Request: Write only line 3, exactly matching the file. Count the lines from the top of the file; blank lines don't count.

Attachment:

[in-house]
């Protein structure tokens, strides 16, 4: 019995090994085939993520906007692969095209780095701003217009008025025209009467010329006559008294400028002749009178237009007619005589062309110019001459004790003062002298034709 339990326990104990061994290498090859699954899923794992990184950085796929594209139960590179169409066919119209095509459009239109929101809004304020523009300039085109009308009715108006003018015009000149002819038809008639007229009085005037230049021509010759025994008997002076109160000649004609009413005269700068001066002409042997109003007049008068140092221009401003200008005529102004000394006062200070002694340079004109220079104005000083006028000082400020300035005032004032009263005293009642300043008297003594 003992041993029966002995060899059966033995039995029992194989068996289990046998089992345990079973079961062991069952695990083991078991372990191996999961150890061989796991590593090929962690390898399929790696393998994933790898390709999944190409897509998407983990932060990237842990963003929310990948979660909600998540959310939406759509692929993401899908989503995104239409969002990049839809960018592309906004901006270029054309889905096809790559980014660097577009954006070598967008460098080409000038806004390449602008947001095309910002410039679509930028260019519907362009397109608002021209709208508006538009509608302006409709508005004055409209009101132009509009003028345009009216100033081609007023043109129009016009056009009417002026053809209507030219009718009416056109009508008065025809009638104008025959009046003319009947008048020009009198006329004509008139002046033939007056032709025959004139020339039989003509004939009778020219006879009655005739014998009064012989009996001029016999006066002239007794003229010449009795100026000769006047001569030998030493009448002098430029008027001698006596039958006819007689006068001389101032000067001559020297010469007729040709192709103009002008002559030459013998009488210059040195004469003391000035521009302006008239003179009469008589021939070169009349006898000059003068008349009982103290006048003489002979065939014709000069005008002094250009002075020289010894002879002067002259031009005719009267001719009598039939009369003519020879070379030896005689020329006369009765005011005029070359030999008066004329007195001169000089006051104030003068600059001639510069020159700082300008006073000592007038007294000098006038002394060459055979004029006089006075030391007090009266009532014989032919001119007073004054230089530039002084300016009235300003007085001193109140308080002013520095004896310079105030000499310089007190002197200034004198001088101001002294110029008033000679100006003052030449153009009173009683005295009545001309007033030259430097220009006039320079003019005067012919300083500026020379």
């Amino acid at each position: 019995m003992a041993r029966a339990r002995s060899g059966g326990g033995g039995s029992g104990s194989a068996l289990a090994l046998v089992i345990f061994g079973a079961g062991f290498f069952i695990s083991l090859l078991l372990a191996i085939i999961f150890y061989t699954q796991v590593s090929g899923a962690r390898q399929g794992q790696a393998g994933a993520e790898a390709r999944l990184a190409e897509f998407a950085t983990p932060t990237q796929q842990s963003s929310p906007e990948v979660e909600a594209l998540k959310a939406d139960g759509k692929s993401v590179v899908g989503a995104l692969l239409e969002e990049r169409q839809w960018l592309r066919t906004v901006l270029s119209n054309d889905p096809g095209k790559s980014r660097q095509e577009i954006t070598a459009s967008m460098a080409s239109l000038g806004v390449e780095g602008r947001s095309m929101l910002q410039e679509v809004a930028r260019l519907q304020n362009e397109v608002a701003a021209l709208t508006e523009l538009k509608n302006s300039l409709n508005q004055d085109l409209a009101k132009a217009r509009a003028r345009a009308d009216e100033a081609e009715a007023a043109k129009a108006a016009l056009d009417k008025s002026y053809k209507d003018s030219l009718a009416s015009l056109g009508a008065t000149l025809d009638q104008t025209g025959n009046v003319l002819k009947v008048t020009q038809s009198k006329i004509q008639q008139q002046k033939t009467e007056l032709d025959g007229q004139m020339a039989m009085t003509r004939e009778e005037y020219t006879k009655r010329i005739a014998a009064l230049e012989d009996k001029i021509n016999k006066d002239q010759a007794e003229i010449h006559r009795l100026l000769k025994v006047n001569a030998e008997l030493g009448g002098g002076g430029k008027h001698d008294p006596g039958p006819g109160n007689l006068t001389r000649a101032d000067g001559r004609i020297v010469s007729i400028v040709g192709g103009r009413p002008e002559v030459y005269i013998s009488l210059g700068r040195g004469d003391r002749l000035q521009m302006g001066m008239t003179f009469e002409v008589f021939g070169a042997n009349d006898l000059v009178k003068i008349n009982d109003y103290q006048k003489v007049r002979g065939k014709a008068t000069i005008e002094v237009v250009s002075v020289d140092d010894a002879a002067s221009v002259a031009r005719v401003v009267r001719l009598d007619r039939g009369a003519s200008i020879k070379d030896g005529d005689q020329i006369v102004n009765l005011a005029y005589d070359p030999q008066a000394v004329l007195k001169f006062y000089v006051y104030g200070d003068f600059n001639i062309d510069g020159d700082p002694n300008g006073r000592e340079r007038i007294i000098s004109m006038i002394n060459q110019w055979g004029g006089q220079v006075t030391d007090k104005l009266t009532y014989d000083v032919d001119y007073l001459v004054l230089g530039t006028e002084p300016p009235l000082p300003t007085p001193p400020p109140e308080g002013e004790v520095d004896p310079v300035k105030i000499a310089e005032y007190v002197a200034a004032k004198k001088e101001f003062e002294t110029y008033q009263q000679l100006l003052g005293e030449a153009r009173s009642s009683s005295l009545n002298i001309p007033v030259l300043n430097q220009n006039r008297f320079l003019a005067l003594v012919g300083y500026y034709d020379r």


């Amino acid at each position: 019995m003992a041993r029966a339990r002995s060899g059966g326990g033995g039995s029992g104990s194989a068996l289990a090994l046998v089992i345990f061994g079973a079961g062991f290498f069952i695990s083991l090859l078991l372990a191996i085939i999961f150890y061989t699954q796991v590593s090929g899923a962690r390898q399929g794992q790696a393998g994933a993520e790898a390709r999944l990184a190409e897509f998407a950085t983990p932060t990237q796929q842990s963003s929310p906007e990948v979660e909600a594209l998540k959310a939406d139960g759509k692929s993401v590179v899908g989503a995104l692969l239409e969002e990049r169409q839809w960018l592309r066919t906004v901006l270029s119209n054309d889905p096809g095209k790559s980014r660097q095509e577009i954006t070598a459009s967008m460098a080409s239109l000038g806004v390449e780095g602008r947001s095309m929101l910002q410039e679509v809004a930028r260019l519907q304020n362009e397109v608002a701003a021209l709208t508006e523009l538009k509608n302006s300039l409709n508005q004055d085109l409209a009101k132009a217009r509009a003028r345009a009308d009216e100033a081609e009715a007023a043109k129009a108006a016009l056009d009417k008025s002026y053809k209507d003018s030219l009718a009416s015009l056109g009508a008065t000149l025809d009638q104008t025209g025959n009046v003319l002819k009947v008048t020009q038809s009198k006329i004509q008639q008139q002046k033939t009467e007056l032709d025959g007229q004139m020339a039989m009085t003509r004939e009778e005037y020219t006879k009655r010329i005739a014998a009064l230049e012989d009996k001029i021509n016999k006066d002239q010759a007794e003229i010449h006559r009795l100026l000769k025994v006047n001569a030998e008997l030493g009448g002098g002076g430029k008027h001698d008294p006596g039958p006819g109160n007689l006068t001389r000649a101032d000067g001559r004609i020297v010469s007729i400028v040709g192709g103009r009413p002008e002559v030459y005269i013998s009488l210059g700068r040195g004469d003391r002749l000035q521009m302006g001066m008239t003179f009469e002409v008589f021939g070169a042997n009349d006898l000059v009178k003068i008349n009982d109003y103290q006048k003489v007049r002979g065939k014709a008068t000069i005008e002094v237009v250009s002075v020289d140092d010894a002879a002067s221009v002259a031009r005719v401003v009267r001719l009598d007619r039939g009369a003519s200008i020879k070379d030896g005529d005689q020329i006369v102004n009765l005011a005029y005589d070359p030999q008066a000394v004329l007195k001169f006062y000089v006051y104030g200070d003068f600059n001639i062309d510069g020159d700082p002694n300008g006073r000592e340079r007038i007294i000098s004109m006038i002394n060459q110019w055979g004029g006089q220079v006075t030391d007090k104005l009266t009532y014989d000083v032919d001119y007073l001459v004054l230089g530039t006028e002084p300016p009235l000082p300003t007085p001193p400020p109140e308080g002013e004790v520095d004896p310079v300035k105030i000499a310089e005032y007190v002197a200034a004032k004198k001088e101001f003062e002294t110029y008033q009263q000679l100006l003052g005293e030449a153009r009173s009642s009683s005295l009545n002298i001309p007033v030259l300043n430097q220009n006039r008297f320079l003019a005067l003594v012919g300083y500026y034709d020379r």